2023 was the year of Sarah J Maas

Published on 17 February 2024 at 19:24

This year I embarked on the journey of a lifetime. I began reading the novels of the one and only Sarah J Maas. Is it an overstatement to say that her books changed my life? Maybe. But that is precisely how I feel. As a senior in college, majoring in English and Creative Writing, I was suffering from "book burnout". All of my homework assignments consisted of reading one novel after another. I could not remember the last time I read a book for myself and not because it was a class requirement. Considering that I choose my specific major due to my love of books, it was disheartening to realize I was losing touch with that love because reading was starting to feel like a chore rather than a hobby. BUT during my spring break, I decided that during the week off I was going to read one book for myself from my ever-growing TBR.


The A Court of Thorns and Roses series had been on my list for a while, and I was dying to see what all the excitement was about. One of my best friends lent me her copies of the books, and said it was absolutely necessary that they were the next thing I read. From the moment I picked up the first book I could not put it down, I was obsessed. I flew through that book, and the next book, and the next book. Needless to say, SJM reignited my love for reading and pulled me out of my slump. Throughout the rest of 2023 I finished not only the ACOTAR series but also the Throne of Glass series. So, what better way to start off my book blog than by dedicating a blog post to each of the SJM books and my thoughts and feelings about them. Without further ado welcome to my deep dive into the SJM universe. 

A Court of Thorns and Roses


This book felt like the first time I fell in love with reading. It felt like pretending to go to sleep when my parents would say goodnight and then climbing under the covers with a flashlight and reading until my eyes drooped shut. It felt like spending my free periods in the library, hiding between the shelves because I'd rather travel to another world than be a middle schooler. It felt like all the reasons I love books. SJM has a way with words that I think everyone needs to experience in their life, the way that she builds a world from scratch in front of your eyes, is truly a gift. I had not read a fantasy book in a long time, and I was nervous that it would be difficult for me to get back into the genre. ACOTAR is the perfect series for people who want to get into fantasy as a genre, or are finding their way back into this realm of fiction. Sarah roots her world building in real every day emotions and issues, that not only eases the of understanding of the world, it also helps readers connect with the characters. At times I forgot that I was reading about Fae and magic and mystical creatures, because of how human the emotions in the story were.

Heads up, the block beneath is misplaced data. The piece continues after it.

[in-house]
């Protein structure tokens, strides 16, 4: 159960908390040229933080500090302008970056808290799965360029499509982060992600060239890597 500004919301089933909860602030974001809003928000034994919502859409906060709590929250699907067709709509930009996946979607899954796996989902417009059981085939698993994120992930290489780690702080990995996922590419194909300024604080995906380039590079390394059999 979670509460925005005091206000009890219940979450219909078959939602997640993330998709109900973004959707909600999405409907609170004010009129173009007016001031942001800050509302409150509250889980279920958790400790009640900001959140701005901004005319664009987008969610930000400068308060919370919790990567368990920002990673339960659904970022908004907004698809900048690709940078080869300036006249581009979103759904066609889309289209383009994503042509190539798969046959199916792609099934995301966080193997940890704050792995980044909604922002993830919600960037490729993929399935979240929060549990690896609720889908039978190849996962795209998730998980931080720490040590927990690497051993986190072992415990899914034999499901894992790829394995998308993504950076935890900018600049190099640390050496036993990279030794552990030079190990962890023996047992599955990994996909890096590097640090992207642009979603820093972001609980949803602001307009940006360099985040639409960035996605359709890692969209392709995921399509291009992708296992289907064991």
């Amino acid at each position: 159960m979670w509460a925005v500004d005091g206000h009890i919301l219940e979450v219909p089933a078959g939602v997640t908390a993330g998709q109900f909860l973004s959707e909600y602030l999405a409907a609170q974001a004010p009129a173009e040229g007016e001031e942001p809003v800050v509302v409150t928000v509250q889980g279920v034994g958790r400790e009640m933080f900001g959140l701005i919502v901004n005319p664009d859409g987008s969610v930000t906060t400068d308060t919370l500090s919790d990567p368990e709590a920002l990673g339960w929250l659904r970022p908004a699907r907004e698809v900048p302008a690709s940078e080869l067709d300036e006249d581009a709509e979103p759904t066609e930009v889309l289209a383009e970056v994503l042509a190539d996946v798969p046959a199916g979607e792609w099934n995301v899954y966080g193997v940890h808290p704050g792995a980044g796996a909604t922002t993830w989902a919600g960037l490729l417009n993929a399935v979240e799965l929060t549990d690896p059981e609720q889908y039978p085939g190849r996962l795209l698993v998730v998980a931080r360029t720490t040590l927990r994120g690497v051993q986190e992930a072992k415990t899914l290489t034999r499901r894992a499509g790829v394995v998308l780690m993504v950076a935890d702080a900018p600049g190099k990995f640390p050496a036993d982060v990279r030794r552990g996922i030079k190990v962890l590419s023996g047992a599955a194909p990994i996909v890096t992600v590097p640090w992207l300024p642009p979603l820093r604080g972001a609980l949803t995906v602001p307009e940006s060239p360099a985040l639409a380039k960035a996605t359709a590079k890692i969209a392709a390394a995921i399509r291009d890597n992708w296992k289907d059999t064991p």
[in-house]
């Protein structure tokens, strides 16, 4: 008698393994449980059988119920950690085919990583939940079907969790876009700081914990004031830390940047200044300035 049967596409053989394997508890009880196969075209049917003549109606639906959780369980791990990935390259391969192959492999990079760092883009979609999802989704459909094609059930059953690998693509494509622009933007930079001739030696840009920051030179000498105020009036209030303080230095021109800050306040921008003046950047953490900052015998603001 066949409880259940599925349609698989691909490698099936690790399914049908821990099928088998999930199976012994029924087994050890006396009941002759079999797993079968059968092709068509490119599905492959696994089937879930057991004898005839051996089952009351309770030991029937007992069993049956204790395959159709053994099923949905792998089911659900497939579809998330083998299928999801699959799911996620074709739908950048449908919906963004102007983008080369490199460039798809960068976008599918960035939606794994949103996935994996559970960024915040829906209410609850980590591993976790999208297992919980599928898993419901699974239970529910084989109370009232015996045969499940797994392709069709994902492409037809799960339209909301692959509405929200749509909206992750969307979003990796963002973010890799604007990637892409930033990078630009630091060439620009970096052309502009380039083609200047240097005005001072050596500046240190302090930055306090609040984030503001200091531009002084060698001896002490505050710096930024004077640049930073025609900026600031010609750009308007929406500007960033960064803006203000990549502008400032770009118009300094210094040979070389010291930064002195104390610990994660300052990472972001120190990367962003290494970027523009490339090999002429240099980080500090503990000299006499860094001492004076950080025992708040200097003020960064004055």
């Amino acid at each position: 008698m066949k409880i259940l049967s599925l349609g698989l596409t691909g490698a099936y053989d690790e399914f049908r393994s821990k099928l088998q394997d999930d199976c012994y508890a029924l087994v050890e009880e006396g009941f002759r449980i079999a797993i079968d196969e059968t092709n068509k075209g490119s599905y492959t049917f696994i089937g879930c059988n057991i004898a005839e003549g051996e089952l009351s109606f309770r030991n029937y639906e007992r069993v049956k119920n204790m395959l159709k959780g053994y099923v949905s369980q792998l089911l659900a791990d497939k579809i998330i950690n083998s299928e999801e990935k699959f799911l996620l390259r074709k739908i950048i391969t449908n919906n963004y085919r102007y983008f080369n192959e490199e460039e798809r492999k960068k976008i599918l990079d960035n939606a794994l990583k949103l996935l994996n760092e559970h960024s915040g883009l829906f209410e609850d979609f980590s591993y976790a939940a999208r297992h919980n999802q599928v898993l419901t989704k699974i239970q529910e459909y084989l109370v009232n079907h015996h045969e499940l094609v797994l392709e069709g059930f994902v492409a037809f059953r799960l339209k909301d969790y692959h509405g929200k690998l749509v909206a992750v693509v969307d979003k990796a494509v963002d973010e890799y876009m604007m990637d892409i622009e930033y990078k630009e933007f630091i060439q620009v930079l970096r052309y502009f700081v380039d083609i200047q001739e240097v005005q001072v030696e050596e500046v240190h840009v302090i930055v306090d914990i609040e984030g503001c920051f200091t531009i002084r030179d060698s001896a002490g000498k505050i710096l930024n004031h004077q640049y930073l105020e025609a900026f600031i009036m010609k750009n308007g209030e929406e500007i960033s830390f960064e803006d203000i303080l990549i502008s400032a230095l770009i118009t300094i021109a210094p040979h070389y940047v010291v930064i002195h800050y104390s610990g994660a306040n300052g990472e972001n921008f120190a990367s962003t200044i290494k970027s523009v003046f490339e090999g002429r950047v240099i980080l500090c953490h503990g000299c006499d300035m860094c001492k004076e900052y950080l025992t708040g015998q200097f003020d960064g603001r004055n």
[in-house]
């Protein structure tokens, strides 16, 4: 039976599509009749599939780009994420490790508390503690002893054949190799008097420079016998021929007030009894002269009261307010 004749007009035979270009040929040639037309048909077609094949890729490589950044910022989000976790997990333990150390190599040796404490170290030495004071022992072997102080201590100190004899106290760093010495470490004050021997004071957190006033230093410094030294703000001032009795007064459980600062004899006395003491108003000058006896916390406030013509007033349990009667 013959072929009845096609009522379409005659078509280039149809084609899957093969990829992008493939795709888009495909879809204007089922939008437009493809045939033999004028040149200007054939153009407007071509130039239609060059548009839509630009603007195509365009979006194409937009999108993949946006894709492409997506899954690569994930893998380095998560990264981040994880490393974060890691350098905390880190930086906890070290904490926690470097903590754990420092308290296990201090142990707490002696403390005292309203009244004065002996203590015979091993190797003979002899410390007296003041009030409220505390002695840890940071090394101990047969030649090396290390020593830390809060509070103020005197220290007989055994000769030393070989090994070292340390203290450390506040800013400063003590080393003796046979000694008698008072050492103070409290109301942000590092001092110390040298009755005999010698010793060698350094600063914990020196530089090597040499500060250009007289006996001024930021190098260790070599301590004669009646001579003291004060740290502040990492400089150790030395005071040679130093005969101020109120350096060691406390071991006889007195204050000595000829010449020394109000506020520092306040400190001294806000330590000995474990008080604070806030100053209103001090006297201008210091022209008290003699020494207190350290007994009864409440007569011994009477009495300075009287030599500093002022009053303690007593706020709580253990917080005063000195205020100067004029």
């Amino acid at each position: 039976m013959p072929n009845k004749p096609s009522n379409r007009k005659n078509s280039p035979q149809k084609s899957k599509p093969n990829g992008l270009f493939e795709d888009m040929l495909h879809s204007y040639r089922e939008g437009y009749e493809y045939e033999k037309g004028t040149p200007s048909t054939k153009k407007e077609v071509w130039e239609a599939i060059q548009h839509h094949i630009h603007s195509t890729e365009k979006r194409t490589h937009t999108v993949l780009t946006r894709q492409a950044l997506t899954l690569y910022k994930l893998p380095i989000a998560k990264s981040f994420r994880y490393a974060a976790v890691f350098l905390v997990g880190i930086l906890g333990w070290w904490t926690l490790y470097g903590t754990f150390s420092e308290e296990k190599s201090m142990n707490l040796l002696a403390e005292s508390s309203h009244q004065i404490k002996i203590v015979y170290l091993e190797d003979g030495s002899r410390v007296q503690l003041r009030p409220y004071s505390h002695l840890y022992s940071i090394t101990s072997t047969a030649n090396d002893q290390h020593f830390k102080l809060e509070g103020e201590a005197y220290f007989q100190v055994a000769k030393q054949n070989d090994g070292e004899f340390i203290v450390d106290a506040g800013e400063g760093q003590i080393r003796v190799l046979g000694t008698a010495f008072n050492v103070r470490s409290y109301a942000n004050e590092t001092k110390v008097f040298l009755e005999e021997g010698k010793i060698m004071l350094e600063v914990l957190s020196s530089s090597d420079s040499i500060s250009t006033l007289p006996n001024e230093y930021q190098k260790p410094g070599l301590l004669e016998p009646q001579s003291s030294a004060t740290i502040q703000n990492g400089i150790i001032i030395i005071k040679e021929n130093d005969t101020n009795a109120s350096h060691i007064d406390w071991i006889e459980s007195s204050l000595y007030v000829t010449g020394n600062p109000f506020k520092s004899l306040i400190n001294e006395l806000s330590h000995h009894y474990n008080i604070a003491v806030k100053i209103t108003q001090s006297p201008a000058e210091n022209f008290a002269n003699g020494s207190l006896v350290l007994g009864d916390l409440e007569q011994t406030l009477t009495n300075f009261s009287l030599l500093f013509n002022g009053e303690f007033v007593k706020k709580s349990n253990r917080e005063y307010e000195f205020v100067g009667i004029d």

Feyre, the example of what happens when a girl who has never felt real affection from a man gets shown a little kindness, then proceeds to lose herself in loving him. And for that I love her, for that brutal, timeless, mistake I love her, because in a world full of Fae and bogge and attor and magic, her faults remain so very human. This first book in the series is, at its core, the tragic tale of what happens when a girl accepts the first real love she ever receives. Tamlin had red flags from the start, but to a young girl who had only known hook ups in a barn, he was picture perfect. The rose-colored glasses were practically bolted to Feyre's head. Obviously, the mansion, endless supply of food, nice clothes, and painting supplies didn't help the delusion. But I cannot fault her for that cause you know we would all fall for it too.


Even though Feyre is the youngest sister, she radiates eldest daughter syndrome in this book. She feels this heavy burden to fulfill the promise she made to her mother to take care of and provide for her family. Even when she is in the Spring Court, she feels guilty for living a life of luxury while they are left behind, despite her leaving being the thing that saved them. Even the way that Feyre shifts herself to fit into the different roles expected of her, screams people pleasing, mirrorball, eldest daughter. The way the SJM wrote Feyre's character was so beautiful and heartbreaking, she was not brave just for the sake of being brave, she was brave because the life that she was forced to live before coming to the Fae realm required her to be so. I love the fact that SJM wrote Feyre as a female main character whose qualities were not chosen simply because they make a good heroine, everything about her has a reason, a backstory, and a purpose.